Globalization and the race to the bottom
This presentation is the property of its rightful owner.
Sponsored Links
1 / 21

Globalization and the Race to the Bottom PowerPoint PPT Presentation


  • 49 Views
  • Uploaded on
  • Presentation posted in: General

Globalization and the Race to the Bottom. Economic Competition (a.k.a. Globalization) Aging populations Increasing frustration/distrust of public authority Fiscal Crises. In Fact we see Variation - Not Convergence. Is Globalization like Global Warming?. Variation: Not Convergence.

Download Presentation

Globalization and the Race to the Bottom

An Image/Link below is provided (as is) to download presentation

Download Policy: Content on the Website is provided to you AS IS for your information and personal use and may not be sold / licensed / shared on other websites without getting consent from its author.While downloading, if for some reason you are not able to download a presentation, the publisher may have deleted the file from their server.


- - - - - - - - - - - - - - - - - - - - - - - - - - E N D - - - - - - - - - - - - - - - - - - - - - - - - - -

Presentation Transcript


Globalization and the race to the bottom

Globalization and the Race to the Bottom

  • Economic Competition (a.k.a. Globalization)

  • Aging populations

  • Increasing frustration/distrust of public authority

  • Fiscal Crises


In fact we see variation not convergence

In Fact we see Variation - Not Convergence


Variation not convergence

Is Globalizationlike Global Warming?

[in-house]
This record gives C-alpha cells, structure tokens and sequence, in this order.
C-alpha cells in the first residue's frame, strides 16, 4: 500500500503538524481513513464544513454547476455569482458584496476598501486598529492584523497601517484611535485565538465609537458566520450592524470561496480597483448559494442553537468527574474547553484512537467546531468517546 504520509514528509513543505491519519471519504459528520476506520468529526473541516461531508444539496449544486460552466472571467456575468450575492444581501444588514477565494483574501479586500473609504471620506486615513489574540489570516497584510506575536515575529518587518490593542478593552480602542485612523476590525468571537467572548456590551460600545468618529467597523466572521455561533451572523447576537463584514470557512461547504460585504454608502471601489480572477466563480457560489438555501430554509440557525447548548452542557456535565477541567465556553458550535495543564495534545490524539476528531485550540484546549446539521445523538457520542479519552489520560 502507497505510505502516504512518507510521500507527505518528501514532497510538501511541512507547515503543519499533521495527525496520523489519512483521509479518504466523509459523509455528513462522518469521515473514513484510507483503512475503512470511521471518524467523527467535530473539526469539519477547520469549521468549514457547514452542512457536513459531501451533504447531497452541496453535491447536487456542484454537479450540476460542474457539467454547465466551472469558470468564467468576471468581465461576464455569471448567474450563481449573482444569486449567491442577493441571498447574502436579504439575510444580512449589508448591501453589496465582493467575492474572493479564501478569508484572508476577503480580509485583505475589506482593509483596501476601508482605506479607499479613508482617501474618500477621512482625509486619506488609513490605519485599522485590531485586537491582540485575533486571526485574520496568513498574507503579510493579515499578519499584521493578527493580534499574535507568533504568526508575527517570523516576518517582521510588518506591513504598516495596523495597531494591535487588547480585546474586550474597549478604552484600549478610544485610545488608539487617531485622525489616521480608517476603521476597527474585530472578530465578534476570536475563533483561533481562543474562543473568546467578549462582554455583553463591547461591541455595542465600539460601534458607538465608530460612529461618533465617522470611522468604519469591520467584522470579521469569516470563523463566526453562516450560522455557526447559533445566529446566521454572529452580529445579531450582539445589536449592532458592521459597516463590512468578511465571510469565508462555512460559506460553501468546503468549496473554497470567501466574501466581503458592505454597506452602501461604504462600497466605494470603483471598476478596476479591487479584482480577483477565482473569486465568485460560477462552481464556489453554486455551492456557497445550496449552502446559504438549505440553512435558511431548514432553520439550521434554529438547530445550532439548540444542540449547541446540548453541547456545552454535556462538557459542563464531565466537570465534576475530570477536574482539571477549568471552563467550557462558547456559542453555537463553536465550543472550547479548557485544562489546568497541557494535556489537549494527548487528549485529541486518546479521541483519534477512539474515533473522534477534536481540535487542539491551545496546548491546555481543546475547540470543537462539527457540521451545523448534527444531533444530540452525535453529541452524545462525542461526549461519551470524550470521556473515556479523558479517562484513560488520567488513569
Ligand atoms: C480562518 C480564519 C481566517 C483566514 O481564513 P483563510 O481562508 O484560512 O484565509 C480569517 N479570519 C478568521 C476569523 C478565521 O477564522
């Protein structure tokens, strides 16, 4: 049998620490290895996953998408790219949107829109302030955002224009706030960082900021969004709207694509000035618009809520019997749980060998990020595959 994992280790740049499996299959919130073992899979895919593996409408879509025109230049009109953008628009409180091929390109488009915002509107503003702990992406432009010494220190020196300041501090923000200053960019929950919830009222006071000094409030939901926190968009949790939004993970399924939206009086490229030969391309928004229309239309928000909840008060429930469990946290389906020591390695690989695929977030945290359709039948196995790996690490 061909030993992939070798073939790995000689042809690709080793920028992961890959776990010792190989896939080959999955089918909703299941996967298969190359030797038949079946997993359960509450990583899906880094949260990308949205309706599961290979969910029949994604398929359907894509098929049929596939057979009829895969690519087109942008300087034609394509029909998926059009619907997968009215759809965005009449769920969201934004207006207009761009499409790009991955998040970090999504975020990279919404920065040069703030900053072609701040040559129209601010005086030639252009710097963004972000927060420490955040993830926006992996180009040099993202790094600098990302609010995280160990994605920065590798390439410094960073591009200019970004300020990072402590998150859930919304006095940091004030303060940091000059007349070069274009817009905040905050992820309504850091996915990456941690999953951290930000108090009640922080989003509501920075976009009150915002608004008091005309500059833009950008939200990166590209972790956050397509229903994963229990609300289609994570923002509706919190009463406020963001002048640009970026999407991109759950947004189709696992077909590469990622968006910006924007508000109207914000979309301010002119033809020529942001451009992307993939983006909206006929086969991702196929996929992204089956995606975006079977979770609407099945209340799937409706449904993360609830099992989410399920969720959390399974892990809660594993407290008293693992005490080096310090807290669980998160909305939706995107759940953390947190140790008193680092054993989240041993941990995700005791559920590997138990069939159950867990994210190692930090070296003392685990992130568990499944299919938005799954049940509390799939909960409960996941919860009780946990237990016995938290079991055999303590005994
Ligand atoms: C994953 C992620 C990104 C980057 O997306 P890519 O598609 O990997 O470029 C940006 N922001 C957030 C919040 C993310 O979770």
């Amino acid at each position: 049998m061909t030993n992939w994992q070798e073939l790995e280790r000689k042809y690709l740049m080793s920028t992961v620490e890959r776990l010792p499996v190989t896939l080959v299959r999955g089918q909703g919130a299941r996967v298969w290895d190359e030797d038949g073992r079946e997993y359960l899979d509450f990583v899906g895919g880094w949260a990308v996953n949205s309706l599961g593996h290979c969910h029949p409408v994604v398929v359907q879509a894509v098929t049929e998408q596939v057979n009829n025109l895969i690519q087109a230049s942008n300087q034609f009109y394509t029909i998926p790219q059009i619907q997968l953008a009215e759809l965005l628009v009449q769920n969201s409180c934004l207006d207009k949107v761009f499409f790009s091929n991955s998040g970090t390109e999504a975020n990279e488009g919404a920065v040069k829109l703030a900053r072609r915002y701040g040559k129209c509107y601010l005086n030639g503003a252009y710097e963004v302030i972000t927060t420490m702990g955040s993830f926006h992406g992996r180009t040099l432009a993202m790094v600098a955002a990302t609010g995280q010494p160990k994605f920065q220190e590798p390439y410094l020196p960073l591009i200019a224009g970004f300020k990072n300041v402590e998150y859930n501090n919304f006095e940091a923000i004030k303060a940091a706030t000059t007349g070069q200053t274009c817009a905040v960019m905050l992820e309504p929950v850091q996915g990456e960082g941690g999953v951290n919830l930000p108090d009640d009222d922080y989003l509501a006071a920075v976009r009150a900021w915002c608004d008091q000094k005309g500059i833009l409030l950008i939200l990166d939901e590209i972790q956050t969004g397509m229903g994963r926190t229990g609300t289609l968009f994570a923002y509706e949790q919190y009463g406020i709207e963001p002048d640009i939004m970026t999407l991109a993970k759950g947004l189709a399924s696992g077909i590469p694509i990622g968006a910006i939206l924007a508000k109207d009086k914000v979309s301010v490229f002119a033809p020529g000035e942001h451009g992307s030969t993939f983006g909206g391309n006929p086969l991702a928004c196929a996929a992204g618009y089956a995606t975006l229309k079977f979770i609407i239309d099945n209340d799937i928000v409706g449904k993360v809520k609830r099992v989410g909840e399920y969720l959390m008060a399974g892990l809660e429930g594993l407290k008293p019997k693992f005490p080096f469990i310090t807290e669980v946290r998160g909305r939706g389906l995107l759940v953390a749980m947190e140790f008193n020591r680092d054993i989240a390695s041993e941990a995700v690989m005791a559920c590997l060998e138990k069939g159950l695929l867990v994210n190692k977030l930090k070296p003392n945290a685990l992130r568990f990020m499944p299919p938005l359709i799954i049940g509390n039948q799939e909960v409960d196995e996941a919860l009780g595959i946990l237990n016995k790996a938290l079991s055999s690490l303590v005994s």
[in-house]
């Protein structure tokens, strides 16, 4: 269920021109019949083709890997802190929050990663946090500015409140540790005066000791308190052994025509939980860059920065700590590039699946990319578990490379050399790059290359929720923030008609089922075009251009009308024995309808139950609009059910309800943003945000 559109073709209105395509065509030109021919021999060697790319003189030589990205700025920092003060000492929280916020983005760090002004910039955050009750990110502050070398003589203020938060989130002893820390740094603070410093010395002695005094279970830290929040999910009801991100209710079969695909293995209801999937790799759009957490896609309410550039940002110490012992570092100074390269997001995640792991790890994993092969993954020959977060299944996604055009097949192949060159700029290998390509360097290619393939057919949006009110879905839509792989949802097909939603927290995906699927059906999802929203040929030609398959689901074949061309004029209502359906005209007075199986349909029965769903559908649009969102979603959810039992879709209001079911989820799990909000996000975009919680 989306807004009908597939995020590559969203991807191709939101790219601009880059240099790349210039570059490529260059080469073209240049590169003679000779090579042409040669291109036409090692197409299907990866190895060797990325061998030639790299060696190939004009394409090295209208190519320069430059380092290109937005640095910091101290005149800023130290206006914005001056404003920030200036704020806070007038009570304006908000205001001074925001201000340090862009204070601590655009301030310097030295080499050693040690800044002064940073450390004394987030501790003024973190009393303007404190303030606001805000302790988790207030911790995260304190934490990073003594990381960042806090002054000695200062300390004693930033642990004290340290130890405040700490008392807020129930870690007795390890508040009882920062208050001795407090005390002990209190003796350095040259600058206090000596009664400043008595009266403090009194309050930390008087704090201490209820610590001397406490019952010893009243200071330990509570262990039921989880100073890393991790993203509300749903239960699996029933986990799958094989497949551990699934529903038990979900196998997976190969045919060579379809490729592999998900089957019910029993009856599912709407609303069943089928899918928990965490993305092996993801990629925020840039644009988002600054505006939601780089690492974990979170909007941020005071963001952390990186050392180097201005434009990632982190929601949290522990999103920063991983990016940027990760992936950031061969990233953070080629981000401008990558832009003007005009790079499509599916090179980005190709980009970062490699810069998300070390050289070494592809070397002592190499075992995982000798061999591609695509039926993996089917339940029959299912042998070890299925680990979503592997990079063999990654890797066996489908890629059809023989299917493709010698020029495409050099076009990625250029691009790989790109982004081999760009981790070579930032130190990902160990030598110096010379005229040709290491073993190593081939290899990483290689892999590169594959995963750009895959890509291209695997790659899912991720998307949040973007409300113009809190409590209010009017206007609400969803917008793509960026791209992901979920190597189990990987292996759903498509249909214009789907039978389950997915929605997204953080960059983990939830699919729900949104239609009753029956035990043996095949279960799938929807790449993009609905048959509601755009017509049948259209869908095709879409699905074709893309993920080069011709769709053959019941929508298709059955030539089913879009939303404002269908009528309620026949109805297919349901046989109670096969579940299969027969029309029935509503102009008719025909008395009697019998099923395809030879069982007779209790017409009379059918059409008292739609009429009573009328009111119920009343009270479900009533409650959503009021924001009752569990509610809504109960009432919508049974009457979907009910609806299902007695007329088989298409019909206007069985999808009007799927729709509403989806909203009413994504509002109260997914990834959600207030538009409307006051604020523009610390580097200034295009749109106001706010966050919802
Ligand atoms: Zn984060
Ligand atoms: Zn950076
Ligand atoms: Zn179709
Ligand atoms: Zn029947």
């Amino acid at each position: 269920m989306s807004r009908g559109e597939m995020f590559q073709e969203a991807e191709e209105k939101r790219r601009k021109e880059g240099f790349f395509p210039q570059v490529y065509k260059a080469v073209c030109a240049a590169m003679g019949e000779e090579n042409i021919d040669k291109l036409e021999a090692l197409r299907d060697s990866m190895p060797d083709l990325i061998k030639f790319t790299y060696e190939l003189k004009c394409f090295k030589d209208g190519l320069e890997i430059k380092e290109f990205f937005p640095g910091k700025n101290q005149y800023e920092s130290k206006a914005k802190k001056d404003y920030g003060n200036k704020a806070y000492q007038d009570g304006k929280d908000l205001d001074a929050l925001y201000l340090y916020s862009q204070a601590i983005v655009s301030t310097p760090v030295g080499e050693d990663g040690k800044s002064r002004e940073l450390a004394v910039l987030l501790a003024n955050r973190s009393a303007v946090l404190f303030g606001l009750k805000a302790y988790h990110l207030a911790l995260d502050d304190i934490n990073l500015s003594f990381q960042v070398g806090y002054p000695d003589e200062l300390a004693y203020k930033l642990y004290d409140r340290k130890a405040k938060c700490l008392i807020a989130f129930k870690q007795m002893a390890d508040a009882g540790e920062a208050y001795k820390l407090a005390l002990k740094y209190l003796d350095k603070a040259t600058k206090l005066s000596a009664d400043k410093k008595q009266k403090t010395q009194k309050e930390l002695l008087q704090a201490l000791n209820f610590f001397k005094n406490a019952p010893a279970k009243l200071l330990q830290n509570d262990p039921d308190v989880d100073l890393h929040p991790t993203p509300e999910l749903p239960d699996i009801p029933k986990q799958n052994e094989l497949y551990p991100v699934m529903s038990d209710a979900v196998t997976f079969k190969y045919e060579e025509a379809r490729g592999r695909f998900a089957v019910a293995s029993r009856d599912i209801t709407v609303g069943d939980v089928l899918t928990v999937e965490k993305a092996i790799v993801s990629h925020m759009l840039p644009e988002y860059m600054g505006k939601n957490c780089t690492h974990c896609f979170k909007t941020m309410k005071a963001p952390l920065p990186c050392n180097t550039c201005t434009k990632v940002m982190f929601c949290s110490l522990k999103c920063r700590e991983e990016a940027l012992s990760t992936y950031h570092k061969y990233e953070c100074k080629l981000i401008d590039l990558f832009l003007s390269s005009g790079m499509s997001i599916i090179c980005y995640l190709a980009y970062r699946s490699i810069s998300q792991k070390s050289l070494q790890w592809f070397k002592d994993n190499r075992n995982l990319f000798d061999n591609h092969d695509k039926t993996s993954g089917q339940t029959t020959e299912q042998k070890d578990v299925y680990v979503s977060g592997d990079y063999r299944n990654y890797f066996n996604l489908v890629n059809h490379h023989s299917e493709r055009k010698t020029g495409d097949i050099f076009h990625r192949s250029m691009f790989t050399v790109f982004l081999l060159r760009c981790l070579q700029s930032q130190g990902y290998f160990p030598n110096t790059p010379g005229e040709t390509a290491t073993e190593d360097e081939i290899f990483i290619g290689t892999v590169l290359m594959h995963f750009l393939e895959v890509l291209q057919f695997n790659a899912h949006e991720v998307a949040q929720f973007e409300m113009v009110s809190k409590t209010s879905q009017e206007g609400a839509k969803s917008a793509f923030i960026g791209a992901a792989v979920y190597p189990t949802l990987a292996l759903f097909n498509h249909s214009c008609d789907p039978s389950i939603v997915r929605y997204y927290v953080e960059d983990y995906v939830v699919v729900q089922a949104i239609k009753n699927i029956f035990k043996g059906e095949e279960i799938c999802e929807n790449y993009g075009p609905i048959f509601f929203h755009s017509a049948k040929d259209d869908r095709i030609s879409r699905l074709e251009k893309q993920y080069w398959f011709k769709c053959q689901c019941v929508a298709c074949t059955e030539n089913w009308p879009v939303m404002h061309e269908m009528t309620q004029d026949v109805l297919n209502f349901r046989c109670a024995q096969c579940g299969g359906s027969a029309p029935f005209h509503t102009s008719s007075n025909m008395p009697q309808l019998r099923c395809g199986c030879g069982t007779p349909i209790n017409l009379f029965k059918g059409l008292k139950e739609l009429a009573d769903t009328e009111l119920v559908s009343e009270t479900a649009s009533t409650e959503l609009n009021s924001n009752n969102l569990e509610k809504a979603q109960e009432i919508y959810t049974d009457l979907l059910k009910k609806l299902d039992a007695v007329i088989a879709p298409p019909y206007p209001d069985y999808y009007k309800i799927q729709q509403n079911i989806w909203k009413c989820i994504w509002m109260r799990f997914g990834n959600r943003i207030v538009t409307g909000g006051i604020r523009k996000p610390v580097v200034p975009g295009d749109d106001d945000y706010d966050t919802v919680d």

Variation: Not Convergence


The scientific method derived from the hard sciences

The Scientific Method - Derived from the Hard Sciences

[Social scientists] envision a world composed of linear relationships among variables, parity in the size of cause and effect, recurrent patterns over time, and the fundamental insignificance of chance happenings.

Alan Zuckerman (1997)


Evolutionary science

Evolutionary Science?

  • Evolutionary science has required an investigation of “additional principles that apply only to living organisms… This required a restructuring of the conceptual world of science that was far more fundamental than anyone had imagined at the time.” Ernst Mayr, 2004


If politics were mechanics

If politics were mechanics:

We could:

Assume variable independence

Omit or control for:

emergence

contingency

Human Agency

Accurately predict change.


Globalization and the race to the bottom

My argument:Political Systems areComplex Adaptive Systems:They Evolve and Adapt in a dynamic environment (which they, in part, create themselves)

This model explicitly brings in:

Historical context (the dynamic ecology)

Contingency

Emergence

Symbiosis and Co-Evolution

Agency (source of Variation)


How political systems evolve

How Political Systems Evolve

  • Institutions are the ‘rules’ structuring political life

    • Institutions, like genes, are nothing more than behavioral instructions (rules).